Most of the people who have crossed the line of obesity fail to realise that they are above normal weight, according to a new survey.
The poll, carried out by YouGov for Slimming World, found that almost a quarter of the 2,000 people questioned had measurements, which would place them squarely in the obese camp.
However, there were only 7 percent of those asked, who classified themselves as so.
Over half of those deemed morbidly obese believed that they ate a healthy diet, while more than a third of the overweight said they had never tried to shed the pounds.
The findings clearly suggest that we are suffering from a phenomenon that indicates that as those around us get fatter, our perceptions of our own size change accordingly.
While many have found solace in the suggestion that Marilyn Monroe was apparently a size 16, they don't realise that dress sizes have changed dramatically down the decades as our bodies have grown, and those who can squeeze into a size 8 today would not have been able to do so in 1940.
Thus, researchers have said that the discrepancy has widened with worryingly few people recognising their weight is potentially harmful to them.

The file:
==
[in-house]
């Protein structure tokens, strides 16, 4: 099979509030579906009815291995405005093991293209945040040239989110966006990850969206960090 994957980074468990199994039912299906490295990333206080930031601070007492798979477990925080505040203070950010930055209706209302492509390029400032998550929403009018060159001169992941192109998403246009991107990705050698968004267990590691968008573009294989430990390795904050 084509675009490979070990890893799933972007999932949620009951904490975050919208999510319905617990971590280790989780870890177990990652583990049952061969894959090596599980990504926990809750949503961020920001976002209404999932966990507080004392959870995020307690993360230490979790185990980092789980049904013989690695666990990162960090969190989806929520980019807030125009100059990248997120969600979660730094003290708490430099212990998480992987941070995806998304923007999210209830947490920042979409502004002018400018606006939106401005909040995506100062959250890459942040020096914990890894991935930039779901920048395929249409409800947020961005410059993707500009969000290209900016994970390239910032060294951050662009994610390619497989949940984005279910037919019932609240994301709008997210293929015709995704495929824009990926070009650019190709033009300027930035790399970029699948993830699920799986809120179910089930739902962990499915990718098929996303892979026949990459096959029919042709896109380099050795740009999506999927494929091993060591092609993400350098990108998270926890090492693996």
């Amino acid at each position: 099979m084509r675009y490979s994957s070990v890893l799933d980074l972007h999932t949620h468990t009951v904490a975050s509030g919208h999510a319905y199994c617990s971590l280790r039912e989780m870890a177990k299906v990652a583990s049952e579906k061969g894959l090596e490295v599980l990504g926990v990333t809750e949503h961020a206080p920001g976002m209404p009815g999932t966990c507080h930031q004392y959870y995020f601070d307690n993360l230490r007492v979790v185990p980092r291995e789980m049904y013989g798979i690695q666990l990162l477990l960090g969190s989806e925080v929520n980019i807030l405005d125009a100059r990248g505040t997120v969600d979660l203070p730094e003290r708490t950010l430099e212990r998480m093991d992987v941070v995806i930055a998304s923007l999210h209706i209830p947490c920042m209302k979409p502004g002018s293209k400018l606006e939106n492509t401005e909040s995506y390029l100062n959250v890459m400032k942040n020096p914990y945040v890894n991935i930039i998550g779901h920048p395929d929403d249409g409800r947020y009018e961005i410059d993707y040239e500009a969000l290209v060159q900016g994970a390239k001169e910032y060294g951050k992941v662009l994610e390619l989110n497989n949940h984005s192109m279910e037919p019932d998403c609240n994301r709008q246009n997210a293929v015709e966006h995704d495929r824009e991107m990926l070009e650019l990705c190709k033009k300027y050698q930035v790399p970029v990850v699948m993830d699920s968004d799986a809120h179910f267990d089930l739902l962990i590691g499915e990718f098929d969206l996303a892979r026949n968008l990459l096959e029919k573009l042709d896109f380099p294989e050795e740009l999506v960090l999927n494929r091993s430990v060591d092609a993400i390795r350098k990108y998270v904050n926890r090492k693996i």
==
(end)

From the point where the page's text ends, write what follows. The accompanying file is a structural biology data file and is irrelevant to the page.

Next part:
While our life expectancies have increased at the same time as our weight, the consensus now is that cases of diseases such as diabetes and even cancer could be reduced if everybody strove to be within the "normal" Body Mass Index (BMI) range.
However, people's perceptions of normal have changed.
"In my view there is a very clear tendency for individuals with obesity to feel that they do not stand out from the crowd," said Jonathan Pinkney, a consultant in endocrinology and diabetes from the Association for the Study of Obesity (ASO).
Thus, experts have suggested that people should calculate their BMI.
"This is because the median BMI has increased so much. For example, if some 4% of women now have a BMI of more than 40, then arguably you need this sort of BMI to begin to look obviously obese when you walk down the street.
"That may be one reason why self-reported obesity underestimates its true prevalence," added Pinkney.
The focus on the extreme in television documentaries about the very large but also in the pictures that are chosen to illustrate articles about obesity have also been held up as another potential culprit.
"If you see people with BMI of over 50, say, and you have a BMI of 40 then you may well think you aren't too bad," said Dr Krystyna Matyka, of the University of Warwick Medical School.
Recently, Australian research found that half of parents thought their child of average weight when in fact they were overweight-a trend that could further augment the problem of obesity.